When The Munch hurts herself, she suddenly has the vocal capacity of an opera singer with an elephant lung transplant. If I am being real with you, it can get annoying. I am not a monster, so of course I hug her while she is processing the pain – but that doesn’t mean it doesn’t suck having someone screaming inches from your ear. I am not saying that she isn’t suffering, but does she have to suffer so dramatically?

    You guys… it is not my fault I am like this. I was raised in New England, by WASP’s. We don’t talk about silly things like emotions. When I felt a feeling, like coldness, I would never express my penetrating discomfort – I would just get a mild case of frostbite because it “builds character.” That was how you did things. As much as I want to be sensitive to The Munch’s despair, it is also sometimes hard for me to patiently tolerate the theatrics.

    The other day Munch and I went on an adventure to this kid’s extravaganza that involved the stories of Roald Dahl. I don’t really get what was going on, but there were girls dressed like oompa loompas and what else did I really need to understand? We went with a bunch of our friends, so after 3 minutes of being there I was already overwhelmed by the variety of needs demanded from the variety of children who surrounded me. I told Munch and her friend Hazel to go climb the rocks so I could have a moment to watch the rain fall on my head and travel down my cheeks like the tears of failed dreams.

    As the weather got more extreme, I watched the girls sliding down the slippery rock, and knew some shit would go down.

    The Munch lost her footing, slipped down the rock, and then landed on her knees on another rock. I am not going to say it wasn’t a digger. It was. It looked fucked up. She was bleeding, and it bruised immediately.

    Yes she was also freaking the fuck out. At first I was like “yes, yes I understand” like a normal person, but as the minutes ticked on I was kind of like “girl, you got to get over this and moveon.org.”

    The problem when Munch hurts herself is then everything becomes about her “boo boo.” She will be like “I can’t walk because of my boo boo.” Or she will just keep repeating “my boo boo hurts” like the mantra of a stoned monk who forgot what he just said 3 seconds ago. Now we had just driven for 40 minutes to get to this god forsaken kid’s paradise, and there was no way I could deal with the entire evening being textured around her fucking boo boo.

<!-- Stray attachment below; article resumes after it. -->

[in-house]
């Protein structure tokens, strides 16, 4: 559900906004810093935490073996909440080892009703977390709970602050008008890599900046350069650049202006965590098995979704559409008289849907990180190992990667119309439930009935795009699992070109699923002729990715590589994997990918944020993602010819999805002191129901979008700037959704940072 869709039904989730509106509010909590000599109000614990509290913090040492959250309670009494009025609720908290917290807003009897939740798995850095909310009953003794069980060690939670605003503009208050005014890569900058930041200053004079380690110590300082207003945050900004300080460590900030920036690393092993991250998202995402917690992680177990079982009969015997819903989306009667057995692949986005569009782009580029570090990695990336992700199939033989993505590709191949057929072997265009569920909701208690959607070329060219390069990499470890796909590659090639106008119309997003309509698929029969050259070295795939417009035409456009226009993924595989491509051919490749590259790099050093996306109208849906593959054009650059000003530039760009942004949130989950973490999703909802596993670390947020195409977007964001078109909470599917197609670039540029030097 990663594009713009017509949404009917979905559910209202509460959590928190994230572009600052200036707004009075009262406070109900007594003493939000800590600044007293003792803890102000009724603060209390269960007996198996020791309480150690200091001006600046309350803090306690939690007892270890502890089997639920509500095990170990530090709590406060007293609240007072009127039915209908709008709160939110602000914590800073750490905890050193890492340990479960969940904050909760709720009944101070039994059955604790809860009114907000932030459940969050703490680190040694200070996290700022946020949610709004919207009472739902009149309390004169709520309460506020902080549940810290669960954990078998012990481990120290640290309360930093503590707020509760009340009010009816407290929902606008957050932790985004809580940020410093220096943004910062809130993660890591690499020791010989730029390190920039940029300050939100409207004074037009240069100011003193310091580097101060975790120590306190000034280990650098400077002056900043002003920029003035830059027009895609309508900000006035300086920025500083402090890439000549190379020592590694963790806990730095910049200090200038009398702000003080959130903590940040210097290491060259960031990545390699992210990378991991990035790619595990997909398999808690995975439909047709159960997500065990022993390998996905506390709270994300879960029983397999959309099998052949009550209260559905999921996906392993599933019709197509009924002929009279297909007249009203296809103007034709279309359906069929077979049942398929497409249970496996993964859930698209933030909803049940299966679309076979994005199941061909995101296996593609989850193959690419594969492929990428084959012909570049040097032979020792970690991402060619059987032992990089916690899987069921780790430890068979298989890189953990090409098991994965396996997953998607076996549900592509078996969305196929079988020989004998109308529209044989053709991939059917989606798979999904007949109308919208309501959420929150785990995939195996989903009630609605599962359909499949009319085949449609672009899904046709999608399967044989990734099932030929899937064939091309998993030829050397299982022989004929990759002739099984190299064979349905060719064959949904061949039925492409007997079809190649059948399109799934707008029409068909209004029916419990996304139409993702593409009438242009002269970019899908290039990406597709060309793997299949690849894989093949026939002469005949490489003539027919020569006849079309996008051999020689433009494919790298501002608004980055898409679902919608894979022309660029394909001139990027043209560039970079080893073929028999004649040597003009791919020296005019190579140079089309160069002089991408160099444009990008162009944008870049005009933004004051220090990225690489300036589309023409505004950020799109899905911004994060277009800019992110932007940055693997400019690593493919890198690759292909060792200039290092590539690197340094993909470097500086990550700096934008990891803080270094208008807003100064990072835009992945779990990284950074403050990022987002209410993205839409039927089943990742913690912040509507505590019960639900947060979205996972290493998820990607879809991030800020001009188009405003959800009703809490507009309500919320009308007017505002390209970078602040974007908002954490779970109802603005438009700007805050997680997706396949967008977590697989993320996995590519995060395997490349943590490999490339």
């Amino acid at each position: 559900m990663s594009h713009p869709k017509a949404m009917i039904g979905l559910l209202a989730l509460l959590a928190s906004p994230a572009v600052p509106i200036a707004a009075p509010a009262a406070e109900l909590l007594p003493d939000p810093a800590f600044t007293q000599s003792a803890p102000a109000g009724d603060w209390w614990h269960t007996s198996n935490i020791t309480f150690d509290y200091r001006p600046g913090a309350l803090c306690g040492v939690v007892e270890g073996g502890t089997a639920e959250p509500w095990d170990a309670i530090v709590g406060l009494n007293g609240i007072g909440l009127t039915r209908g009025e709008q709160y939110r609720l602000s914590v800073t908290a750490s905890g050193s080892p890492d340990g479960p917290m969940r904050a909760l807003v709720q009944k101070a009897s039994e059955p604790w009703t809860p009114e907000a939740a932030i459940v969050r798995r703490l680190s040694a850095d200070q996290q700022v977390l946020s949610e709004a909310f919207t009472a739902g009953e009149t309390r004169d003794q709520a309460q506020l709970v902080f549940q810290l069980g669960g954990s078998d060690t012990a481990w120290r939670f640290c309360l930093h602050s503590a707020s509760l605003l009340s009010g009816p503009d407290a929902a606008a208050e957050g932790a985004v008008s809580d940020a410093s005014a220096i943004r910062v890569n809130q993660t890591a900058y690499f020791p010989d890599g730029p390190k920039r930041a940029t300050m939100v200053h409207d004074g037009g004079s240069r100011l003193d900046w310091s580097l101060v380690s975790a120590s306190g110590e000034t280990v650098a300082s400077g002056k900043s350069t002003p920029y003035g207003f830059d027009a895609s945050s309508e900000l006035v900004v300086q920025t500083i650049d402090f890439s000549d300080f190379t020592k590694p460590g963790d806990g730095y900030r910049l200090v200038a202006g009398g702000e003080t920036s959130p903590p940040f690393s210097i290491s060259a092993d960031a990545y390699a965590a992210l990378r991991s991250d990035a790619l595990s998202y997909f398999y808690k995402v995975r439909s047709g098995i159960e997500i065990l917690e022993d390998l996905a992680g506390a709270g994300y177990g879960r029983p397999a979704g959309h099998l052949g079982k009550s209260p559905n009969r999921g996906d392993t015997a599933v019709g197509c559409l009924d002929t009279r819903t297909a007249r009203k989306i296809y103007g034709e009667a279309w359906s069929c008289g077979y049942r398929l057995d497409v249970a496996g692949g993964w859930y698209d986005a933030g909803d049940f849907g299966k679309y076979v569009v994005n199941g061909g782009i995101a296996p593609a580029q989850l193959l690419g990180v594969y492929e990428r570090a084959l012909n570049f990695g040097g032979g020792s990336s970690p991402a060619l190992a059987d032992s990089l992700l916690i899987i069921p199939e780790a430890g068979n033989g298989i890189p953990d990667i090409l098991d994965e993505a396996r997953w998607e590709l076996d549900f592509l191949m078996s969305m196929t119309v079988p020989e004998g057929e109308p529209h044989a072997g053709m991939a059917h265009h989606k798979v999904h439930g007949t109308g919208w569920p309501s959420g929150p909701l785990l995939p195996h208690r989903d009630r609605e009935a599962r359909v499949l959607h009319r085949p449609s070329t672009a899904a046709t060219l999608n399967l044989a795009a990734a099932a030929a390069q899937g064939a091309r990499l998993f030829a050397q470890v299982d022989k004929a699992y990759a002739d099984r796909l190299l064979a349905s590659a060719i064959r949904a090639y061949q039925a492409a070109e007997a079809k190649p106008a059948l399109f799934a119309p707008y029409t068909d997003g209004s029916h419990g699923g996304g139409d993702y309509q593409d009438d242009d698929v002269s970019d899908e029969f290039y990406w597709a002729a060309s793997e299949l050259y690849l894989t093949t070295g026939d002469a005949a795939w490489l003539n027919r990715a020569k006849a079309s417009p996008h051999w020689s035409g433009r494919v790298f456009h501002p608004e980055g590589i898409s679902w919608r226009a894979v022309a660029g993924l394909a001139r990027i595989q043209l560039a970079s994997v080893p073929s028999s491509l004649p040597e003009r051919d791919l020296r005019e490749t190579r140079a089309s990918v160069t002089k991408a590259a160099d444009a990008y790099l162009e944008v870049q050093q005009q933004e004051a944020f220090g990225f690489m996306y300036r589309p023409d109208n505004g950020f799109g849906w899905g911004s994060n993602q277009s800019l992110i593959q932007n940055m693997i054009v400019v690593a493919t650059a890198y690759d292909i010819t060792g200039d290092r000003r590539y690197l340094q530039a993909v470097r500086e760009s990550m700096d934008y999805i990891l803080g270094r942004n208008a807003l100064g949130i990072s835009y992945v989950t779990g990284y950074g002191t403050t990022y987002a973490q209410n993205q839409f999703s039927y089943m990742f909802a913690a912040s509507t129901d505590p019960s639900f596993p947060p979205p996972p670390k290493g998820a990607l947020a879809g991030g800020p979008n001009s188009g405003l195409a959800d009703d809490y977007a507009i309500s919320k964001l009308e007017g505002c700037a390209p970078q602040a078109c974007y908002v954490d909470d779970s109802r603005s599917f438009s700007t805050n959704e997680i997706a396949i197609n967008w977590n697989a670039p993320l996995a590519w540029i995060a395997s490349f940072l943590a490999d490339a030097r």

Munch: Mom… my boo boo really hurts. Will you carry me? I can’t walk. I need you to carry me. My boo boo really hurts mom.
    Toni: Listen dude. We have an entire evening here, and I cannot carry you the whole time because my arms will fall off my body.
    Munch: But my boo boo really hurts mom! Wahhhhhaaaa. WAHHHHHAHHHA!
    Toni: Munch, it’s okay to cry, but can’t you just do it more quietly?
    Munch: But I can’t calm down. It really hurts.
    Toni: I get that it sucks, but that is being a kid. Children fall down Munch. You fall, you scrape your knee, but then you get up and keep going. Life is full of pain. You are going to hurt yourself 1,000 more times. You can’t hide from the pain. The only thing you can do is learn how to deal with it.

    The Munch hobbled along stoically… yet would still occasionally mention the bleeding festering wound on her knee. I of course would respond oh so compassionately with statements like, “I am not sure little girls who complain will get chocolate at the Charlie and the Chocolate Factory station where there is a chocolate fountain to dip your chocolate sticks into.” The Munch would then bravely continue – ever motivated by sugar.